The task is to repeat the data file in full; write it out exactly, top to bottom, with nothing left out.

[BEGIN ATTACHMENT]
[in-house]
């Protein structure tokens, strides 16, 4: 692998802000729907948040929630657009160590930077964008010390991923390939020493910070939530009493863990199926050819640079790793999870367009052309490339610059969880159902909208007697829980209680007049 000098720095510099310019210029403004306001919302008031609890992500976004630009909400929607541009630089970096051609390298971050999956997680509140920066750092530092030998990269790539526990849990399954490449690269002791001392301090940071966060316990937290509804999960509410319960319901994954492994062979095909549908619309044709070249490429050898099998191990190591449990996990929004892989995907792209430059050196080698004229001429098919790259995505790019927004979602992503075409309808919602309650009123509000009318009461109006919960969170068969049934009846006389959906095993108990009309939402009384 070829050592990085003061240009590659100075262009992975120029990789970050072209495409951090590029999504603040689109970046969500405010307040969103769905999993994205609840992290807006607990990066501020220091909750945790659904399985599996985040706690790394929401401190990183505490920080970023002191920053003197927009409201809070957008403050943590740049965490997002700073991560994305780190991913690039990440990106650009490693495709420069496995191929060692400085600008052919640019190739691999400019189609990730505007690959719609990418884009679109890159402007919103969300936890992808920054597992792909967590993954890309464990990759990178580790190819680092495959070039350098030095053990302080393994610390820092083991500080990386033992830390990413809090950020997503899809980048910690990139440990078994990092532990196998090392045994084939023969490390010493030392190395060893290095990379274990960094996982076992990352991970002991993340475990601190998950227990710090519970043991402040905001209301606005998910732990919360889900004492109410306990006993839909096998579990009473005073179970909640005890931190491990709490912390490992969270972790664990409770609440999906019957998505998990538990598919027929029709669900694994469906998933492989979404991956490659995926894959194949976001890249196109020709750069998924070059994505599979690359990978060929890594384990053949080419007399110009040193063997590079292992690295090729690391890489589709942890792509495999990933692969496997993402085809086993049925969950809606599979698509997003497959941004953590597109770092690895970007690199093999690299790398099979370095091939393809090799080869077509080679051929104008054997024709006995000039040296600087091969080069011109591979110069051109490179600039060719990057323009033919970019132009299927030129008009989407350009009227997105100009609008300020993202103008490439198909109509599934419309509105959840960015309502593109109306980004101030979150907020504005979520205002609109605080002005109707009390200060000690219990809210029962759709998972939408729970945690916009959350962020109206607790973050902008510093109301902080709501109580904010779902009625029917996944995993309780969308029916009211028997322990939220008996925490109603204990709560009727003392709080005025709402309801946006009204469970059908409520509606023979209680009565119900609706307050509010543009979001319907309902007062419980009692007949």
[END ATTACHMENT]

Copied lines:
[in-house]
């Protein structure tokens, strides 16, 4: 692998802000729907948040929630657009160590930077964008010390991923390939020493910070939530009493863990199926050819640079790793999870367009052309490339610059969880159902909208007697829980209680007049 000098720095510099310019210029403004306001919302008031609890992500976004630009909400929607541009630089970096051609390298971050999956997680509140920066750092530092030998990269790539526990849990399954490449690269002791001392301090940071966060316990937290509804999960509410319960319901994954492994062979095909549908619309044709070249490429050898099998191990190591449990996990929004892989995907792209430059050196080698004229001429098919790259995505790019927004979602992503075409309808919602309650009123509000009318009461109006919960969170068969049934009846006389959906095993108990009309939402009384 070829050592990085003061240009590659100075262009992975120029990789970050072209495409951090590029999504603040689109970046969500405010307040969103769905999993994205609840992290807006607990990066501020220091909750945790659904399985599996985040706690790394929401401190990183505490920080970023002191920053003197927009409201809070957008403050943590740049965490997002700073991560994305780190991913690039990440990106650009490693495709420069496995191929060692400085600008052919640019190739691999400019189609990730505007690959719609990418884009679109890159402007919103969300936890992808920054597992792909967590993954890309464990990759990178580790190819680092495959070039350098030095053990302080393994610390820092083991500080990386033992830390990413809090950020997503899809980048910690990139440990078994990092532990196998090392045994084939023969490390010493030392190395060893290095990379274990960094996982076992990352991970002991993340475990601190998950227990710090519970043991402040905001209301606005998910732990919360889900004492109410306990006993839909096998579990009473005073179970909640005890931190491990709490912390490992969270972790664990409770609440999906019957998505998990538990598919027929029709669900694994469906998933492989979404991956490659995926894959194949976001890249196109020709750069998924070059994505599979690359990978060929890594384990053949080419007399110009040193063997590079292992690295090729690391890489589709942890792509495999990933692969496997993402085809086993049925969950809606599979698509997003497959941004953590597109770092690895970007690199093999690299790398099979370095091939393809090799080869077509080679051929104008054997024709006995000039040296600087091969080069011109591979110069051109490179600039060719990057323009033919970019132009299927030129008009989407350009009227997105100009609008300020993202103008490439198909109509599934419309509105959840960015309502593109109306980004101030979150907020504005979520205002609109605080002005109707009390200060000690219990809210029962759709998972939408729970945690916009959350962020109206607790973050902008510093109301902080709501109580904010779902009625029917996944995993309780969308029916009211028997322990939220008996925490109603204990709560009727003392709080005025709402309801946006009204469970059908409520509606023979209680009565119900609706307050509010543009979001319907309902007062419980009692007949």